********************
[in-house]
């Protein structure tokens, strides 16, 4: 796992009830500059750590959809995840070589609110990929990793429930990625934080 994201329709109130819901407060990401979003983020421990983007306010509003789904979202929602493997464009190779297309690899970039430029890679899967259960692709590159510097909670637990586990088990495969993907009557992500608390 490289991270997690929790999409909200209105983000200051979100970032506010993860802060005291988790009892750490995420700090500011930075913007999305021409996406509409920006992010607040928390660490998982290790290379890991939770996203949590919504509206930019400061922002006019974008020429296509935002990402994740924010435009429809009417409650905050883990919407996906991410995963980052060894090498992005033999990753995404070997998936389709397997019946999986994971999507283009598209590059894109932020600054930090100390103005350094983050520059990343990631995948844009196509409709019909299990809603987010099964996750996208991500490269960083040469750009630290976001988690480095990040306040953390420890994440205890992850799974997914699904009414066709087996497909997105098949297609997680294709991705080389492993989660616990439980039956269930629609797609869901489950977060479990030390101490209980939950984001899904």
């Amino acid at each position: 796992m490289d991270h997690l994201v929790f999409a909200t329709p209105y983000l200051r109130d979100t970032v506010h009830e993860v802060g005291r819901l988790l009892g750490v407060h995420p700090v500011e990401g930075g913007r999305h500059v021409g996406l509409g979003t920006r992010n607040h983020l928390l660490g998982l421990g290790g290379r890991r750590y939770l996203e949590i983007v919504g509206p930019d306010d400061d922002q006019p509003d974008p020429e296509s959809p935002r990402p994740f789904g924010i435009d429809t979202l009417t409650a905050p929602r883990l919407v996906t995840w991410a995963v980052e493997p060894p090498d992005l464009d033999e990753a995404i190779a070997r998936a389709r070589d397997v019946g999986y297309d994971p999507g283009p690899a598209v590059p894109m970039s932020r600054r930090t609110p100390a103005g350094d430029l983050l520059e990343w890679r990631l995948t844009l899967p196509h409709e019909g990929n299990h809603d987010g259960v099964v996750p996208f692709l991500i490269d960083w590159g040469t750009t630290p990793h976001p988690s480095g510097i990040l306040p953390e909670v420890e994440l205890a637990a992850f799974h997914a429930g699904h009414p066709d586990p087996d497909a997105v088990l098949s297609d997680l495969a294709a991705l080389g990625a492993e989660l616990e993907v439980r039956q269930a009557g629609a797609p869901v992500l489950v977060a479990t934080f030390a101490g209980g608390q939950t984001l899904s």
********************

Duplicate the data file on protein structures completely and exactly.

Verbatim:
[in-house]
């Protein structure tokens, strides 16, 4: 796992009830500059750590959809995840070589609110990929990793429930990625934080 994201329709109130819901407060990401979003983020421990983007306010509003789904979202929602493997464009190779297309690899970039430029890679899967259960692709590159510097909670637990586990088990495969993907009557992500608390 490289991270997690929790999409909200209105983000200051979100970032506010993860802060005291988790009892750490995420700090500011930075913007999305021409996406509409920006992010607040928390660490998982290790290379890991939770996203949590919504509206930019400061922002006019974008020429296509935002990402994740924010435009429809009417409650905050883990919407996906991410995963980052060894090498992005033999990753995404070997998936389709397997019946999986994971999507283009598209590059894109932020600054930090100390103005350094983050520059990343990631995948844009196509409709019909299990809603987010099964996750996208991500490269960083040469750009630290976001988690480095990040306040953390420890994440205890992850799974997914699904009414066709087996497909997105098949297609997680294709991705080389492993989660616990439980039956269930629609797609869901489950977060479990030390101490209980939950984001899904």
């Amino acid at each position: 796992m490289d991270h997690l994201v929790f999409a909200t329709p209105y983000l200051r109130d979100t970032v506010h009830e993860v802060g005291r819901l988790l009892g750490v407060h995420p700090v500011e990401g930075g913007r999305h500059v021409g996406l509409g979003t920006r992010n607040h983020l928390l660490g998982l421990g290790g290379r890991r750590y939770l996203e949590i983007v919504g509206p930019d306010d400061d922002q006019p509003d974008p020429e296509s959809p935002r990402p994740f789904g924010i435009d429809t979202l009417t409650a905050p929602r883990l919407v996906t995840w991410a995963v980052e493997p060894p090498d992005l464009d033999e990753a995404i190779a070997r998936a389709r070589d397997v019946g999986y297309d994971p999507g283009p690899a598209v590059p894109m970039s932020r600054r930090t609110p100390a103005g350094d430029l983050l520059e990343w890679r990631l995948t844009l899967p196509h409709e019909g990929n299990h809603d987010g259960v099964v996750p996208f692709l991500i490269d960083w590159g040469t750009t630290p990793h976001p988690s480095g510097i990040l306040p953390e909670v420890e994440l205890a637990a992850f799974h997914a429930g699904h009414p066709d586990p087996d497909a997105v088990l098949s297609d997680l495969a294709a991705l080389g990625a492993e989660l616990e993907v439980r039956q269930a009557g629609a797609p869901v992500l489950v977060a479990t934080f030390a101490g209980g608390q939950t984001l899904s």